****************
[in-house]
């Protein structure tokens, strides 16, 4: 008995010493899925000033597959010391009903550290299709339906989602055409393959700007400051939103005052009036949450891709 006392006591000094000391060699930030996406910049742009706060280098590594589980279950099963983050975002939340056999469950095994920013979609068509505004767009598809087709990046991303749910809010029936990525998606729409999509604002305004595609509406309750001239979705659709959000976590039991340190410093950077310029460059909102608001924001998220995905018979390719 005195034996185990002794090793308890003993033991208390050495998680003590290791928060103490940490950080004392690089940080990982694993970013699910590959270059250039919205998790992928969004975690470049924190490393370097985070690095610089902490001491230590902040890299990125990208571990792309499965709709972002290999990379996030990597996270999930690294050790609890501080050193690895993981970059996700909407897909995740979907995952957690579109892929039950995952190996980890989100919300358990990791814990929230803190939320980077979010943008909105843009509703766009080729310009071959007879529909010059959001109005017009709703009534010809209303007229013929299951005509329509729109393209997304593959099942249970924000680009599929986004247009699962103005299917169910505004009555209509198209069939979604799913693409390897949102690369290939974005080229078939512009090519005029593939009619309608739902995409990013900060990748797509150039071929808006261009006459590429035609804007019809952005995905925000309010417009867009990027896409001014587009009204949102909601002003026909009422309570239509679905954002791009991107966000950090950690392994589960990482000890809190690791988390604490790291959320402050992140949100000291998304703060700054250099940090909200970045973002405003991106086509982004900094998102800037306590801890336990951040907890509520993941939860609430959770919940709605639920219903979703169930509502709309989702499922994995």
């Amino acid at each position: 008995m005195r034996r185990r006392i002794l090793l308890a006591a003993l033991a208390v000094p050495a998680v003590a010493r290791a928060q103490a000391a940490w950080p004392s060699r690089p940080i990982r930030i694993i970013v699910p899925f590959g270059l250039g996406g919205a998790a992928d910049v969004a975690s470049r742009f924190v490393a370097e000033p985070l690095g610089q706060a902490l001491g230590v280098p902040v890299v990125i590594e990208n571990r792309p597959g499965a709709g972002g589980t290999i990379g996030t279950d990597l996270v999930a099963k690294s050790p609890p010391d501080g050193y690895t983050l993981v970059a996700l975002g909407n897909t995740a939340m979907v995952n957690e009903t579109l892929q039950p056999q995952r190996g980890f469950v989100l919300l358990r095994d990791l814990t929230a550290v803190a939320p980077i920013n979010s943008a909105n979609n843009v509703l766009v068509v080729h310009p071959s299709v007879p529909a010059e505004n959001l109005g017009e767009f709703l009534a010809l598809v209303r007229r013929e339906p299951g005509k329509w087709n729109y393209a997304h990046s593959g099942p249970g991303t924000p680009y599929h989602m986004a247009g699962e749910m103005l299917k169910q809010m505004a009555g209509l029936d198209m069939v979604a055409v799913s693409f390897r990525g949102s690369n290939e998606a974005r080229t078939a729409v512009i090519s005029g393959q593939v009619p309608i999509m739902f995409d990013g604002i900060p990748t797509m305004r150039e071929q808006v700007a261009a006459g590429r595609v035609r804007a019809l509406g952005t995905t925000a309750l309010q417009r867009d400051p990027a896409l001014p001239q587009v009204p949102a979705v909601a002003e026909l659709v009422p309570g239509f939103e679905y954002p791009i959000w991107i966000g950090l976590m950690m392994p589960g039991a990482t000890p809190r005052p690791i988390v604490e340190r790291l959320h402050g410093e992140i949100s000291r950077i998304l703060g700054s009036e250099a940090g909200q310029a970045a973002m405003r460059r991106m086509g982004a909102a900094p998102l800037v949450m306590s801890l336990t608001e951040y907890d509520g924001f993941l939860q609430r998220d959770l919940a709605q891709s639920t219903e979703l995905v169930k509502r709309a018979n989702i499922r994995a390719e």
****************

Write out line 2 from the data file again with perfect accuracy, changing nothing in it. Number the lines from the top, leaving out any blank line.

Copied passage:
């Protein structure tokens, strides 16, 4: 008995010493899925000033597959010391009903550290299709339906989602055409393959700007400051939103005052009036949450891709 006392006591000094000391060699930030996406910049742009706060280098590594589980279950099963983050975002939340056999469950095994920013979609068509505004767009598809087709990046991303749910809010029936990525998606729409999509604002305004595609509406309750001239979705659709959000976590039991340190410093950077310029460059909102608001924001998220995905018979390719 005195034996185990002794090793308890003993033991208390050495998680003590290791928060103490940490950080004392690089940080990982694993970013699910590959270059250039919205998790992928969004975690470049924190490393370097985070690095610089902490001491230590902040890299990125990208571990792309499965709709972002290999990379996030990597996270999930690294050790609890501080050193690895993981970059996700909407897909995740979907995952957690579109892929039950995952190996980890989100919300358990990791814990929230803190939320980077979010943008909105843009509703766009080729310009071959007879529909010059959001109005017009709703009534010809209303007229013929299951005509329509729109393209997304593959099942249970924000680009599929986004247009699962103005299917169910505004009555209509198209069939979604799913693409390897949102690369290939974005080229078939512009090519005029593939009619309608739902995409990013900060990748797509150039071929808006261009006459590429035609804007019809952005995905925000309010417009867009990027896409001014587009009204949102909601002003026909009422309570239509679905954002791009991107966000950090950690392994589960990482000890809190690791988390604490790291959320402050992140949100000291998304703060700054250099940090909200970045973002405003991106086509982004900094998102800037306590801890336990951040907890509520993941939860609430959770919940709605639920219903979703169930509502709309989702499922994995």